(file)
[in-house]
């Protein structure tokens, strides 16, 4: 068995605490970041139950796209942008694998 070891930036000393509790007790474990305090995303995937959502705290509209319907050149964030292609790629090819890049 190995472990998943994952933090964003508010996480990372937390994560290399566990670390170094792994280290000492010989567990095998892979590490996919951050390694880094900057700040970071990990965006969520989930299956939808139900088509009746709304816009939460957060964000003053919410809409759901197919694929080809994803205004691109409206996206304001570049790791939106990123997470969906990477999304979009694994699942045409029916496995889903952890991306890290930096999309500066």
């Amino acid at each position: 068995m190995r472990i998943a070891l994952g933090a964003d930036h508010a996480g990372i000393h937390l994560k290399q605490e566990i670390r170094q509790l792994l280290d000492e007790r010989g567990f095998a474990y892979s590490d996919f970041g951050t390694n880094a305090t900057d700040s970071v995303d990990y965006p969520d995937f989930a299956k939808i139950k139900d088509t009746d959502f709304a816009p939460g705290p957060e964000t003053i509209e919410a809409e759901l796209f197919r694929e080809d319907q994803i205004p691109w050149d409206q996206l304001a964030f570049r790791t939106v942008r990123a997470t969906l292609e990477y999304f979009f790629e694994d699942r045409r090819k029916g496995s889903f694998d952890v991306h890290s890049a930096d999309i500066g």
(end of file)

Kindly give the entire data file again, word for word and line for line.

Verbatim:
[in-house]
């Protein structure tokens, strides 16, 4: 068995605490970041139950796209942008694998 070891930036000393509790007790474990305090995303995937959502705290509209319907050149964030292609790629090819890049 190995472990998943994952933090964003508010996480990372937390994560290399566990670390170094792994280290000492010989567990095998892979590490996919951050390694880094900057700040970071990990965006969520989930299956939808139900088509009746709304816009939460957060964000003053919410809409759901197919694929080809994803205004691109409206996206304001570049790791939106990123997470969906990477999304979009694994699942045409029916496995889903952890991306890290930096999309500066």
């Amino acid at each position: 068995m190995r472990i998943a070891l994952g933090a964003d930036h508010a996480g990372i000393h937390l994560k290399q605490e566990i670390r170094q509790l792994l280290d000492e007790r010989g567990f095998a474990y892979s590490d996919f970041g951050t390694n880094a305090t900057d700040s970071v995303d990990y965006p969520d995937f989930a299956k939808i139950k139900d088509t009746d959502f709304a816009p939460g705290p957060e964000t003053i509209e919410a809409e759901l796209f197919r694929e080809d319907q994803i205004p691109w050149d409206q996206l304001a964030f570049r790791t939106v942008r990123a997470t969906l292609e990477y999304f979009f790629e694994d699942r045409r090819k029916g496995s889903f694998d952890v991306h890290s890049a930096d999309i500066g």